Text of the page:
CLEVELAND, Miss. (WLBT) – Before Cynthia Cooper ever scored a 3-pointer on live TV and long before Lisa Leslie dunked her way to a championship, Lusia Harris created basketball history at Delta State University during the 1970s.
Lusia Harris, the only woman, officially drafted by the NBA and the first Black woman inducted into the Basketball Hall of Fame, suddenly died last month in Mound Bayou.
She was 66.
Most affectionately known as ‘Legendary Lucy,’ Harris averaged 25.9 points and 14.4 rebounds a game at DSU, almost 30 years before the Women’s National Basketball Association existed.
Standing 6-foot-3, 185 pounds, the powerful center led her university to three consecutive national championships.
“When she wanted to score, she could score,” her coach at the time said in a New York Times article.
Harris also scored the opening points when women’s basketball was first played at the Olympics in Montreal in 1976.
Her athletic ability soon opened a door that was sealed shut.
The New Orleans Jazz drafted her in 1977 to play on a men’s team – against men. Harris declined the offer. “I just thought it was a publicity stunt,” she said in the documentary. “And I felt like I didn’t think I was good enough.”
Instead, she started a family – having two sons and two daughters.
But more impressive than her stats was her sincere yet sparkly personality that shined in the free, Oscar-nominated short film by Ben Proudfoot, Queen of Basketball.
“What I know ’bout Lusia?” Harris asked during the intro of the 22-minute film. “Born in a small town in South Mississippi in 1955, became a great female basketball player, and at one time was the greatest in the United States… She’s retired now and living a happy life,” Harris said with an innocent, girlish giggle. “How would you know?” the reporter asked Lusia. “Because I’m Lusia,” she laughed.
Proudfoot, the director, began working with Harris on the film Summer of 2020.
He remembers first calling her Mississippi home to ask if he and his California film crew could feature her.
“I explained who I was and that I wanted to make a film that told her story,” Proudfoot said. “And she was very casual, you know, very soft-spoken in her way. And she just said, ‘Yeah, you know, come on over.’”
Soon after, the filming began.
“She was so warm and disarming and humble, you would never know that she’s one of the most dominant athletes of the 20th century – so I wanted to make sure in the edit of the film, that we not only captured the story, but her personality and those little looks, and the little giggles, and those little things that made Lusia Lusia,” Proudfoot said. “She wasn’t cocky. She didn’t toot our own horn; she wasn’t mean, she was the model of sportsmanship and grace, and class.”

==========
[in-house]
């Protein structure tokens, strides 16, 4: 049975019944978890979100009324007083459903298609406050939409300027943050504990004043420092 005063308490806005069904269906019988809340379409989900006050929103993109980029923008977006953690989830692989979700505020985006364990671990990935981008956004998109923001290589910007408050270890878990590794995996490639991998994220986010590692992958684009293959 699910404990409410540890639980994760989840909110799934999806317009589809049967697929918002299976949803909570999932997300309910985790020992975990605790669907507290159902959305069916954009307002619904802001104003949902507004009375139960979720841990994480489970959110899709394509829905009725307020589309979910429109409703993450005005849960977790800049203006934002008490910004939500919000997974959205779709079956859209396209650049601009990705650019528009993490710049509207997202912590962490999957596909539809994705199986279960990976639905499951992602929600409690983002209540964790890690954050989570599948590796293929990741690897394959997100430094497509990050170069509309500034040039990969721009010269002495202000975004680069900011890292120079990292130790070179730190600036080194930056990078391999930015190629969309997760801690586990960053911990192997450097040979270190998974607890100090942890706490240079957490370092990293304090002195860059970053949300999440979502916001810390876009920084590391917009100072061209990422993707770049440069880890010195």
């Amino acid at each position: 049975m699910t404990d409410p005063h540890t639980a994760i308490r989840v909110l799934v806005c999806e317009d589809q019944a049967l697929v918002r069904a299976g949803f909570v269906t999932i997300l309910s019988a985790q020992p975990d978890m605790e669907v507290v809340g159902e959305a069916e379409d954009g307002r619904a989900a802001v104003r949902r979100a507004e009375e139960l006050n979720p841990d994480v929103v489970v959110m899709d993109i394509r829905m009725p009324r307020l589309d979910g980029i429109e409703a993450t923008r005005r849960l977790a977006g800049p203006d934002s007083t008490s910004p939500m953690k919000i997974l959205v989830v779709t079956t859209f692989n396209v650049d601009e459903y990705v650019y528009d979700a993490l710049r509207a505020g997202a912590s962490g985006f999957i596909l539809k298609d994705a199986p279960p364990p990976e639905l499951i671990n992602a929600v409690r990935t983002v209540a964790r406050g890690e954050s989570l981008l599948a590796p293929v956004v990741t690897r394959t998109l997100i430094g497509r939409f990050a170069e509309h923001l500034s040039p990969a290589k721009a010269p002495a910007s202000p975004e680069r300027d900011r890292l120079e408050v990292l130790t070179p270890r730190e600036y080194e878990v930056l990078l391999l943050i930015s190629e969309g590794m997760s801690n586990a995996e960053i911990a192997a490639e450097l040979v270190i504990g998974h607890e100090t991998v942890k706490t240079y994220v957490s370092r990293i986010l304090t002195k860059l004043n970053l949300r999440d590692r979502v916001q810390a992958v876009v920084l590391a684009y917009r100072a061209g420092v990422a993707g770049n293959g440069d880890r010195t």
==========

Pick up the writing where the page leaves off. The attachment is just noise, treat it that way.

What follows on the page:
NBA Legend Shaquille O’Neal, who signed on to be an executive producer of the documentary, has championed it in interviews – promoting a showing inside the newly-restored Capri Theater in Jackson.
“For me, it’s a triumph in resurrecting the career of one of the greatest American athletes of the 20th century,” said O’Neal, who recently spoke to For The Win about the film. “But it’s also tragic because it reminds us of what we had lost.”
“This project is about more than entertainment,” Proudfoot added. “This is about correcting a gross oversight that lasted almost 50 years. Not only was it Lucy, who lost out on what would have been an incredible, you know, enriching career, but America lost out on knowing her story and having her as a role model.”
The film and Harris’ untimely death has given birth to a new effort to rename the Coliseum on Delta State’s campus.
The campus’ coliseum bears the name of Walter Sillers, a White nationalist and former state lawmaker. Nothing at DSU, where Harris’ achievements garnered national fame, is named after Harris.
But an online petition could soon change Legendary Lucy’s legacy.
Hundreds of friends, family, DSU students, and even Mississippi lawmakers signed the petition and open letter asking for true recognition for the Queen of Basketball.
“Let the name Lusia Harris, not Walter Sillers, forever grace the facade of Delta State’s Coliseum, which she made historic,” the petition’s open letter to DSU reads. “Let the Coliseum be named for the quintessential Lady Statesman and internationally revered American of whom the country and the University can be forever proud. Let the students of Delta State, and all those to visit there, remember what is possible if only they continue to dream.”
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